# #MonthOfJulia Day 18: Plotting

There’s a variety of options for plotting in Julia. We’ll focus on those provided by Gadfly, Bokeh and Plotly and.

Gadfly is the flavour of the month for plotting in Julia. It’s based on the Grammar of Graphics, so users of ggplot2 should find it familiar.

To start using Gadfly we’ll first need to load the package. To enable generation of PNG, PS, and PDF output we’ll also want the Cairo package.

julia> using Gadfly
julia> using Cairo


You can easily generate plots from data vectors or functions.

julia> plot(x = 1:100, y = cumsum(rand(100) - 0.5), Geom.point, Geom.smooth)
julia> plot(x -> x^3 - 9x, -5, 5)


Gadfly plots are by default rendered onto a new tab in your browser. These plots are mildly interactive: you can zoom and pan across the plot area. You can also save plots directly to files of various formats.

julia> dampedsin = plot([x -> sin(x) / x], 0, 50)
julia> draw(PNG("damped-sin.png", 800px, 400px), dampedsin)


Let’s load up some data from the nlschools dataset in R’s MASS package and look at the relationship between language score test and IQ for pupils broken down according to whether or not they are in a mixed-grade class.

julia> using RDatasets
julia> plot(dataset("MASS", "nlschools"), x="IQ", y="Lang", color="COMB",


Those two examples just scratched the surface. Gadfly can produce histograms, boxplots, ribbon plots, contours and violin plots. There’s detailed documentation with numerous examples on the homepage.

Watch the video below (Daniel Jones at JuliaCon 2014) then read on about Bokeh and Plotly.

## Bokeh

Bokeh is a visualisation library for Python. Bokeh, like D3, renders plots as Javascript, which is viewable in a web browser. In addition to the examples on the library homepage, more can be found on the homepage for Julia’s Bokeh package.

The first thing you’ll need to do is install the Bokeh library. If you already have a working Python installation then this is easily done from the command line:

\$ pip install bokeh


Next load up the package and generate a simple plot.

julia> using Bokeh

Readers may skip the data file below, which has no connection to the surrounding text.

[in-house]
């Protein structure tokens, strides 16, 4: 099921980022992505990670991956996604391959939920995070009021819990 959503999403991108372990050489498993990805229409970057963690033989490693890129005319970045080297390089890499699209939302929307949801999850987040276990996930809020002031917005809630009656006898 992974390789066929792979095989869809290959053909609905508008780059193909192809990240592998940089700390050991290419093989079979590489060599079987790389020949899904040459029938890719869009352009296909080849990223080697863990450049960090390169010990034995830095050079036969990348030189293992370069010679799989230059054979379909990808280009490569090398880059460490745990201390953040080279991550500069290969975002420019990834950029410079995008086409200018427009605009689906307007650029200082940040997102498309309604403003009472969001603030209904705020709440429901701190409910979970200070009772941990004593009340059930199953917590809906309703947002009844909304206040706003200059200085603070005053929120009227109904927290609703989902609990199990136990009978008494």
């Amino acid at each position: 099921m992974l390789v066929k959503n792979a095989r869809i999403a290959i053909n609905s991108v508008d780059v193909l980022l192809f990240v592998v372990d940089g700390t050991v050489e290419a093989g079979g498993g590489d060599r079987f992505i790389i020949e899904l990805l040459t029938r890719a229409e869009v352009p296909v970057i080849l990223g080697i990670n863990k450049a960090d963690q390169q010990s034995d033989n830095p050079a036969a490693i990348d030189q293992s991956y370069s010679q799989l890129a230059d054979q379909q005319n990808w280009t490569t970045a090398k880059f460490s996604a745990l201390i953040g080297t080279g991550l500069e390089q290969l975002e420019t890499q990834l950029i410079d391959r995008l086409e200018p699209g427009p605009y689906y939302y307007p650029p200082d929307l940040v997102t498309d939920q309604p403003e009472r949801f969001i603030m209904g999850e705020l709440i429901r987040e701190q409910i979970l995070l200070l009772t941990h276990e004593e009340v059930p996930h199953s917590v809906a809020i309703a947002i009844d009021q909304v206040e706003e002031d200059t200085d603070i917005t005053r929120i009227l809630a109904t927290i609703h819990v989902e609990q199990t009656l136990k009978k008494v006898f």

julia> autoopen(true);
julia> x = linspace(0, pi);
julia> y = cos(2 * x);
julia> plot(x, y, title = "Cosine")
Plot("Cosine" with 1 datacolumns)


The plot will be written to a file bokeh_plot.html in the working directory, which will in turn be opened by the browser. Use plotfile() to change the name of the file. The plot is interactive, with functionality to pan and zoom as well as resize the plot window.

## Plotly

The Plotly package provides a complete interface to plot.ly, an online plotting service with interfaces for Python, R, MATLAB and now Julia. To get an idea of what’s possible with plot.ly, check out their feed. The first step towards making your own awesomeness with be loading the package.

using Plotly


Next you should set up your plot.ly credentials using Plotly.set_credentials_file(). You only need to do this once because the values will be cached.

Data series are stored in Julia dictionaries.

julia> p1 = ["x" => 1:10, "y" => rand(0:20, 10), "type" => "scatter", "mode" => "markers"];
julia> p2 = ["x" => 1:10, "y" => rand(0:20, 10), "type" => "scatter", "mode" => "lines"];
julia> p3 = ["x" => 1:10, "y" => rand(0:20, 10), "type" => "scatter", "mode" => "lines+markers"];

julia> Plotly.plot([p1, p2, p3], ["filename" => "basic-line", "fileopt" => "overwrite"])
Dict{String,Any} with 5 entries:
"error"    => ""
"message"  => ""
"warning"  => ""
"filename" => "basic-line"
"url"      => "https://plot.ly/~collierab/17"


You can either open the URL provided in the result dictionary or do it programatically:

julia> Plotly.openurl(ans["url"])


By making small jumps through similar hoops it’s possible to create some rather intricate visualisations like the 3D scatter plot below. For details of how that was done, check out my code on github.

Obviously plotting and visualisation in Julia are hot topics. Other plotting packages worth checking out are PyPlot, Winston and Gaston. Come back tomorrow when we’ll take a look at using physical units in Julia.

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